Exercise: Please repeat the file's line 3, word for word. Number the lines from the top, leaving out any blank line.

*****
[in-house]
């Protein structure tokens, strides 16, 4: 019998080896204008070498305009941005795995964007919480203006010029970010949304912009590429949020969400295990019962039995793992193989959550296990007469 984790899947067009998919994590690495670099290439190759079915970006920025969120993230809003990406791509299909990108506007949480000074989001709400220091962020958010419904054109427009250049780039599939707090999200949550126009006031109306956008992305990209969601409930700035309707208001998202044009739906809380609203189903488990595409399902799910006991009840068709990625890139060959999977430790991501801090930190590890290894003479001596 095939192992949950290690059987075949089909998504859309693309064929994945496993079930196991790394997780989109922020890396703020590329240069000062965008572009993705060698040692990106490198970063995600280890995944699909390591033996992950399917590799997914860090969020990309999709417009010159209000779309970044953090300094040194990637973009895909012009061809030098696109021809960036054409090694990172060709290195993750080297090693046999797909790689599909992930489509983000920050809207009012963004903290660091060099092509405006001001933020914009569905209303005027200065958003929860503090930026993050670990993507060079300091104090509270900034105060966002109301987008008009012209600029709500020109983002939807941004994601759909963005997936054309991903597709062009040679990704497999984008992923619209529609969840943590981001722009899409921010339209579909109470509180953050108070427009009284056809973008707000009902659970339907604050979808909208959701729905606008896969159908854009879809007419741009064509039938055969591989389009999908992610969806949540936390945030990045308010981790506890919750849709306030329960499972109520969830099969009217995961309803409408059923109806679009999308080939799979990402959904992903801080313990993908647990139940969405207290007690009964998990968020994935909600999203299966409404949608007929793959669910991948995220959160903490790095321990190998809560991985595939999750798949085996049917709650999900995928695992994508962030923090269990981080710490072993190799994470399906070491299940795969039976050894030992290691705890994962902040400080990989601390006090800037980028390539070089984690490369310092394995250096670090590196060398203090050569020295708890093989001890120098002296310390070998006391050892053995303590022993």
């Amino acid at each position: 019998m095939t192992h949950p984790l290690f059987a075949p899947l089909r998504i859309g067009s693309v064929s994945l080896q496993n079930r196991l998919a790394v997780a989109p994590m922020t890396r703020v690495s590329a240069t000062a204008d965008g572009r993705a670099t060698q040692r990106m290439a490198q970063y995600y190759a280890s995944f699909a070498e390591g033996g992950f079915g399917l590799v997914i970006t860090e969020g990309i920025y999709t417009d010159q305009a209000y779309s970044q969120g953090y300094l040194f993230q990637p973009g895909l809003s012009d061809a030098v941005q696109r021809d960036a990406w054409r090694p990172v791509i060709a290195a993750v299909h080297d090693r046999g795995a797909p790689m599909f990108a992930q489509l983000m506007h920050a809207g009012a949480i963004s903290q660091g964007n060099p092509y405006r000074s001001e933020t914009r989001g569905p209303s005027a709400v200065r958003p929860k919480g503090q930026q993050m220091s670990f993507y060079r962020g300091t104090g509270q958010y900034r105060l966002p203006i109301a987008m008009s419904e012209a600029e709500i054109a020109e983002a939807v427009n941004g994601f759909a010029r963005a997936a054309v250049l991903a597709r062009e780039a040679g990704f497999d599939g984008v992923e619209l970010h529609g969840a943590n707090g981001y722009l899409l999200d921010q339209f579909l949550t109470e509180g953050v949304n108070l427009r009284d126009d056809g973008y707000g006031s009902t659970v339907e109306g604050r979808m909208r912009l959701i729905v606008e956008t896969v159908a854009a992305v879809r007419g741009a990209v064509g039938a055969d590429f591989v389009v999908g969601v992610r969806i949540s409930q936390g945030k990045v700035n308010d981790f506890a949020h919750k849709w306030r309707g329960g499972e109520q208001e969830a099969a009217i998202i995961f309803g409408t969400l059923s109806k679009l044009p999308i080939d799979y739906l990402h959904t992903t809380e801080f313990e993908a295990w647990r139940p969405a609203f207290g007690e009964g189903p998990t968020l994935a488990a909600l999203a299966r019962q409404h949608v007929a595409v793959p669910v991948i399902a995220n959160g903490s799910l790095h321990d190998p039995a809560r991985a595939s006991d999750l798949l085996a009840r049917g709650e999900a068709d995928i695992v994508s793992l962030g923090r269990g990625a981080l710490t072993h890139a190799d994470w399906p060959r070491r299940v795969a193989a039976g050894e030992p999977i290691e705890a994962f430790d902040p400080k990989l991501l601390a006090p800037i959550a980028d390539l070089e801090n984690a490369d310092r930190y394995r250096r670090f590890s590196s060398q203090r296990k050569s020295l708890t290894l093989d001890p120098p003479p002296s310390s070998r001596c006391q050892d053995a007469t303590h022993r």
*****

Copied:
């Amino acid at each position: 019998m095939t192992h949950p984790l290690f059987a075949p899947l089909r998504i859309g067009s693309v064929s994945l080896q496993n079930r196991l998919a790394v997780a989109p994590m922020t890396r703020v690495s590329a240069t000062a204008d965008g572009r993705a670099t060698q040692r990106m290439a490198q970063y995600y190759a280890s995944f699909a070498e390591g033996g992950f079915g399917l590799v997914i970006t860090e969020g990309i920025y999709t417009d010159q305009a209000y779309s970044q969120g953090y300094l040194f993230q990637p973009g895909l809003s012009d061809a030098v941005q696109r021809d960036a990406w054409r090694p990172v791509i060709a290195a993750v299909h080297d090693r046999g795995a797909p790689m599909f990108a992930q489509l983000m506007h920050a809207g009012a949480i963004s903290q660091g964007n060099p092509y405006r000074s001001e933020t914009r989001g569905p209303s005027a709400v200065r958003p929860k919480g503090q930026q993050m220091s670990f993507y060079r962020g300091t104090g509270q958010y900034r105060l966002p203006i109301a987008m008009s419904e012209a600029e709500i054109a020109e983002a939807v427009n941004g994601f759909a010029r963005a997936a054309v250049l991903a597709r062009e780039a040679g990704f497999d599939g984008v992923e619209l970010h529609g969840a943590n707090g981001y722009l899409l999200d921010q339209f579909l949550t109470e509180g953050v949304n108070l427009r009284d126009d056809g973008y707000g006031s009902t659970v339907e109306g604050r979808m909208r912009l959701i729905v606008e956008t896969v159908a854009a992305v879809r007419g741009a990209v064509g039938a055969d590429f591989v389009v999908g969601v992610r969806i949540s409930q936390g945030k990045v700035n308010d981790f506890a949020h919750k849709w306030r309707g329960g499972e109520q208001e969830a099969a009217i998202i995961f309803g409408t969400l059923s109806k679009l044009p999308i080939d799979y739906l990402h959904t992903t809380e801080f313990e993908a295990w647990r139940p969405a609203f207290g007690e009964g189903p998990t968020l994935a488990a909600l999203a299966r019962q409404h949608v007929a595409v793959p669910v991948i399902a995220n959160g903490s799910l790095h321990d190998p039995a809560r991985a595939s006991d999750l798949l085996a009840r049917g709650e999900a068709d995928i695992v994508s793992l962030g923090r269990g990625a981080l710490t072993h890139a190799d994470w399906p060959r070491r299940v795969a193989a039976g050894e030992p999977i290691e705890a994962f430790d902040p400080k990989l991501l601390a006090p800037i959550a980028d390539l070089e801090n984690a490369d310092r930190y394995r250096r670090f590890s590196s060398q203090r296990k050569s020295l708890t290894l093989d001890p120098p003479p002296s310390s070998r001596c006391q050892d053995a007469t303590h022993r």